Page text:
Two CNBC articles.
On May 24, 2010, CNBC published two articles that discuss the federal estate tax. Both articles were written by Jessica Rao:
[1.1] How To Manage Your Death Portfolio -- discusses
- Having a “Family Love Letter,” which is a document that “includes an inventory of advisors, assets and other information. It even contains details like account passwords, what frequent flyer miles you have, and if a neighbor owes you money.”
- Creating trusts for minors, for life insurance, for flexibility, to avoid probate.
- Having advance medical directives.
- Keeping beneficiary designation forms up-to-date.
- Having contingent beneficiaries.
- Calls the estate tax repeal “a one-year wonder.”
- Discusses the benefits of gifting assets in 2010.
- Also discusses investing in municipal bonds and contributing to 529 college saving plans.
 Advice may sound similar but have a different tenor.
Both articles conclude with similar sounding advice:
- “People should do what they want, regardless of the tax consequence"
- “Never do anything just for taxes”
The two points may sound similar, but as the discussion below shows, they have very different tenors.
[2.1] Consequences (especially tax consequences) should never be ignored.
It is surprising to read the first point as the conclusion to an article that also states that “[i]f you don’t make appropriate financial plans, loved ones could pay unnecessary taxes.” People should never ignore the consequences of their actions, especially the tax consequences.
The folly of the first point becomes apparent when considering insight from Matt Brady, head of Wealth Advisory, Americas, at Barclays Wealth:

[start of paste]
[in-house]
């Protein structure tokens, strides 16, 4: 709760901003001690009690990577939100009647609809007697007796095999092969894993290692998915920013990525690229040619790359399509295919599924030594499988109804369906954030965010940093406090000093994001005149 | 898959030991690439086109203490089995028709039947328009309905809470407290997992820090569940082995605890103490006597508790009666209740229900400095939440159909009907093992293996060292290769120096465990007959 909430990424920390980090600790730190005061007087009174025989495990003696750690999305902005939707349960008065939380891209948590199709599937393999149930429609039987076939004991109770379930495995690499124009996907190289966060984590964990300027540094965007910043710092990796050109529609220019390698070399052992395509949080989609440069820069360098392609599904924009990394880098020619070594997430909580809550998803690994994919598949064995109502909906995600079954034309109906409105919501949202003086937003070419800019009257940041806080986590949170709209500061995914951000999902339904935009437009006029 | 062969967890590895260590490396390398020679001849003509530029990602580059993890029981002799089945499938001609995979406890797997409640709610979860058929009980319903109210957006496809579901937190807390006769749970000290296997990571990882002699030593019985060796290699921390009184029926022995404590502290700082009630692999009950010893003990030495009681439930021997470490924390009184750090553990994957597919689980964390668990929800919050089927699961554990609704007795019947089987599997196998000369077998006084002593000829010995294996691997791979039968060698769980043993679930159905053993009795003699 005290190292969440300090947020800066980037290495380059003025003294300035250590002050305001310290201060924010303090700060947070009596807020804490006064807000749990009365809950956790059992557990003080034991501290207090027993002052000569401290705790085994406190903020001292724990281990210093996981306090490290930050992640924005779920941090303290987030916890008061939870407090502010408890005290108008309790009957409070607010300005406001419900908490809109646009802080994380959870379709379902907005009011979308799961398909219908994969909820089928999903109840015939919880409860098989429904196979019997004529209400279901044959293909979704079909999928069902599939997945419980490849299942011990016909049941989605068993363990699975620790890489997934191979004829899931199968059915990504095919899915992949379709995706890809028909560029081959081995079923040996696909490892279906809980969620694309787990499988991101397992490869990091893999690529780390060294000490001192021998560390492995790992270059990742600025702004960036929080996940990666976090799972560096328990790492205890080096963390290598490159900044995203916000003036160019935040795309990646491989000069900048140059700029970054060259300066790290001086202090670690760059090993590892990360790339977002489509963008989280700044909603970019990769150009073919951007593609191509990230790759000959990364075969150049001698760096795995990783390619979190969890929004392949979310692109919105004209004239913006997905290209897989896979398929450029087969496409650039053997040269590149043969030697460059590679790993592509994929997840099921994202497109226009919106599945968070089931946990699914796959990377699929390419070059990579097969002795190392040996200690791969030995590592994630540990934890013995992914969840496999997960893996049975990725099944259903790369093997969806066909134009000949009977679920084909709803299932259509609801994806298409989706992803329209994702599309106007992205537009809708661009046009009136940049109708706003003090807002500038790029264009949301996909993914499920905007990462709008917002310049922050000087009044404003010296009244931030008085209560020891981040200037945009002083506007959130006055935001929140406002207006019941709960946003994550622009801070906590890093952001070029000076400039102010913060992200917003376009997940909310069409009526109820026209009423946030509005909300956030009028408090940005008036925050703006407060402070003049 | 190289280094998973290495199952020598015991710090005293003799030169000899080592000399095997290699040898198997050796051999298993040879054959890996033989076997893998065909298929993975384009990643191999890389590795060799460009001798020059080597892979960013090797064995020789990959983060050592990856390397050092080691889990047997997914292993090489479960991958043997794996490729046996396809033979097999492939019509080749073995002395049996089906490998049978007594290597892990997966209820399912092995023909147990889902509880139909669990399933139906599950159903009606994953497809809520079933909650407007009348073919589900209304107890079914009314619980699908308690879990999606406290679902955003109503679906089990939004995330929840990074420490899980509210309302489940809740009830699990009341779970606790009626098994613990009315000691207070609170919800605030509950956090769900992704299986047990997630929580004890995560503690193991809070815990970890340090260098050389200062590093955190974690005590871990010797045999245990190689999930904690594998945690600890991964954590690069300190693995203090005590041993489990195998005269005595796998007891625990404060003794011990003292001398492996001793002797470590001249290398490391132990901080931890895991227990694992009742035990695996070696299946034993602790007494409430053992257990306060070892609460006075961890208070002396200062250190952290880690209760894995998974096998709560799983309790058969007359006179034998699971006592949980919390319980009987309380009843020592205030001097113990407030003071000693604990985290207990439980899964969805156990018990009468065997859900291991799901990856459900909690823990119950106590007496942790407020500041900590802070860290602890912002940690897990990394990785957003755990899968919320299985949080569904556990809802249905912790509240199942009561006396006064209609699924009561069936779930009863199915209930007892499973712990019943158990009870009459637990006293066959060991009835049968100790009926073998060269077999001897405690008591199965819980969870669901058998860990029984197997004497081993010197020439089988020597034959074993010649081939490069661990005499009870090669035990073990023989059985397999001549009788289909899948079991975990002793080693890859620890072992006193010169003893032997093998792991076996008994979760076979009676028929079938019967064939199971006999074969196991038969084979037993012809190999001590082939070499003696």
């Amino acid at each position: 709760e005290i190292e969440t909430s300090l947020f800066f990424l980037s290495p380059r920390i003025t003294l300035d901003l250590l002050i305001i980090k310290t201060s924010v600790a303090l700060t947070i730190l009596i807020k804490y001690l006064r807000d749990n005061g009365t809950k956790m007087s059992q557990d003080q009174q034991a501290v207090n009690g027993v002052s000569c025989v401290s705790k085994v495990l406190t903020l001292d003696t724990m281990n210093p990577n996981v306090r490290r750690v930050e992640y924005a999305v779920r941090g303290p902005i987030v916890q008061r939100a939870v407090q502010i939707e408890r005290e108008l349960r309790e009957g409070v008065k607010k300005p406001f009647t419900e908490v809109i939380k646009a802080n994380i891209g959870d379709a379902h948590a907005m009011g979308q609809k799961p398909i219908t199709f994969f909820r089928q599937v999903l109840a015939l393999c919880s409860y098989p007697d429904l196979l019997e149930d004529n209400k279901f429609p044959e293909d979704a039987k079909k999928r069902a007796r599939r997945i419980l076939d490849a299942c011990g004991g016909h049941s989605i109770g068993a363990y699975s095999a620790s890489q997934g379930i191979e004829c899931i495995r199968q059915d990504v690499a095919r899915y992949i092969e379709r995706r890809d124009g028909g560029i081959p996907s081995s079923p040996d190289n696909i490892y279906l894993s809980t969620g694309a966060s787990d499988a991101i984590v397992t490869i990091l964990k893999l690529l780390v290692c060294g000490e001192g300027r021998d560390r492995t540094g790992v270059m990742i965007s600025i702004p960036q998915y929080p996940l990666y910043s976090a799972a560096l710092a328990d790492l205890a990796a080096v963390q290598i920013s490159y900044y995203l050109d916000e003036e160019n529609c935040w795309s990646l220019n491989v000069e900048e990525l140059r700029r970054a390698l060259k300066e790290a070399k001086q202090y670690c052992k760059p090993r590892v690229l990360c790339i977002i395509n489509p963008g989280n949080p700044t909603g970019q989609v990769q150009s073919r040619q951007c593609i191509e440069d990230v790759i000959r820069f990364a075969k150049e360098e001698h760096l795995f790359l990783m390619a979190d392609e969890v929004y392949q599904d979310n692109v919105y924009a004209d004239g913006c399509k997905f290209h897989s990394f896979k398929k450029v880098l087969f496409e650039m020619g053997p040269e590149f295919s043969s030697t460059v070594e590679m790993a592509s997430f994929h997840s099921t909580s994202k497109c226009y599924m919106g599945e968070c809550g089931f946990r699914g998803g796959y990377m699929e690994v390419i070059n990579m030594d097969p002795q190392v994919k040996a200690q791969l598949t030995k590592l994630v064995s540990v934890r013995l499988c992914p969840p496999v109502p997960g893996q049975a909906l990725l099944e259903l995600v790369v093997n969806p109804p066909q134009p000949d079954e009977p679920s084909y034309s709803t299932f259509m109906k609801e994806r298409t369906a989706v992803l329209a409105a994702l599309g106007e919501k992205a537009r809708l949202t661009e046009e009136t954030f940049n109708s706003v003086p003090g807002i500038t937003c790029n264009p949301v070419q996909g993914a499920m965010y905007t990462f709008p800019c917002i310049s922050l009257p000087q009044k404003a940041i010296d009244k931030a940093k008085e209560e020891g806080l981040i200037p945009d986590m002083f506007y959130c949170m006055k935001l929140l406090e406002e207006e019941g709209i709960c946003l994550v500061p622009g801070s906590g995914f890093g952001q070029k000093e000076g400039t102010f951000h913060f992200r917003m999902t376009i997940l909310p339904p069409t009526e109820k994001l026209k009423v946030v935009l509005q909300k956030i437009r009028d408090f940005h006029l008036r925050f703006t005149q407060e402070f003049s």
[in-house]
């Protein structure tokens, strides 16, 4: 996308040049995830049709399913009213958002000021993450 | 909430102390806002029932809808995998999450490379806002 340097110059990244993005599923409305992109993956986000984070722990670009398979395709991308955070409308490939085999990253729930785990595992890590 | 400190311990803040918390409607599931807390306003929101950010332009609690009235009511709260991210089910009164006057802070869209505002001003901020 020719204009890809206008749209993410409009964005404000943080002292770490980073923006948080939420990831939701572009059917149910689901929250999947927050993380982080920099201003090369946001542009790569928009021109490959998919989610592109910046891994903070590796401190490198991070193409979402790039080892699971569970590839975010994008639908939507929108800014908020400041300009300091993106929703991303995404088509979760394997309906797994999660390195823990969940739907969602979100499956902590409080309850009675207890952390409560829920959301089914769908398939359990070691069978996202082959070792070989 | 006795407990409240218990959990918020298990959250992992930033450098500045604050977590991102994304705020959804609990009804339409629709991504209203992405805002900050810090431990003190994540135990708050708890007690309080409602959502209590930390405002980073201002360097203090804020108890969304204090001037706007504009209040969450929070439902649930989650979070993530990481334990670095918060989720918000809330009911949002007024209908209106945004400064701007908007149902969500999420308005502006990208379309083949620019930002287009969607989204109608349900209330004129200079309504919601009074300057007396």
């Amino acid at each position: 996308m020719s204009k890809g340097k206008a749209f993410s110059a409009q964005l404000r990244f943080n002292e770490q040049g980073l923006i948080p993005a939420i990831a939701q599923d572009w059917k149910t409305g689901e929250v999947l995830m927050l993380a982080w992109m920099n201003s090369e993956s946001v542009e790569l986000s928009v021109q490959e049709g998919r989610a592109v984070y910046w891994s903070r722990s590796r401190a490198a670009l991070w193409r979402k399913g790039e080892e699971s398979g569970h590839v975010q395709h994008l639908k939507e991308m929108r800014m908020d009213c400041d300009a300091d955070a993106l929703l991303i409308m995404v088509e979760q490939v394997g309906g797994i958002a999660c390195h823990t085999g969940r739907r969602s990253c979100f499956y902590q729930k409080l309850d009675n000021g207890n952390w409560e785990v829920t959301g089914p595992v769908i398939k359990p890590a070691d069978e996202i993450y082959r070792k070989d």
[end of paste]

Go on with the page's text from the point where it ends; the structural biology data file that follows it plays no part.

If you can save on taxes, that almost means more than any amount of investment performance because the difference between capital gains, for instance, and ordinary income, is 20 percentage points . . .
If you can be efficient in having most of your returns in capital gains, then there is no amount of outperformance that you can realistically achieve that makes up for that.
Quoted in John McCrank, Barclays Wealth sees scramble on U.S. tax burden, Reuters, May 26, 2010.
If a 20 percentage point spread is important, think about how avoiding a 45 percentage point liability can enhance the wealth of your family.
[2.2] Tax planning is one aspect of estate planning.
The second point is valid and is sound advice. Tax planning is just one aspect of effective estate planning.
If you are interested in learning about some of the other aspects of estate planning, you might consider attending the following CLE:
Tuesday, June 8, 2010
Format: Teleconference and Live Audio Webcast
Duration: 90 minutes
Sponsor: The American Bar Association Section of Real Property, Trust & Estate Law
Do you create impressive estate plans that negatively impact your clients' control, cash flow and financial statements? Are you trained to understand the dynamics of basic family psychology?
A client and their family are likely to judge the ultimate success of an estate plan based on personal concerns, not the legal and tax merits. A technically flawless plan may fail to achieve a client's goals if the planner does not consider family dynamics, client tendencies, and other non-tax, non-legal factors. Deciding on the techniques to recommend and provisions to draft requires considering more than the technical aspects of a plan, which estate planners may tend to overlook. Proper consideration of these non-legal, non-tax factors can help planners reduce serious potential problems, including future estate disputes, IRS audits, client complaints, and disputes with the client's other advisors.
Join us as our panel discusses 25 factors to consider and how being aware of the unique personal, family and business issues each client presents can lead to a better result for everyone involved.
- Avi Z. Kestenbaum, Esq., Meltzer, Lippe, Goldstein & Breitstone, LLP, Adjunct Tax Professor at Hofstra University School of Law and the Baruch College MBA Program, Mineola, NY
- Marvin Blum, Esq., The Blum Firm, P.C., Fort Worth, TX
- Al W. King III, JD, LLM, South Dakota Trust Company LLC, New York, NY
(Note: law students can register for the Webcast for free.)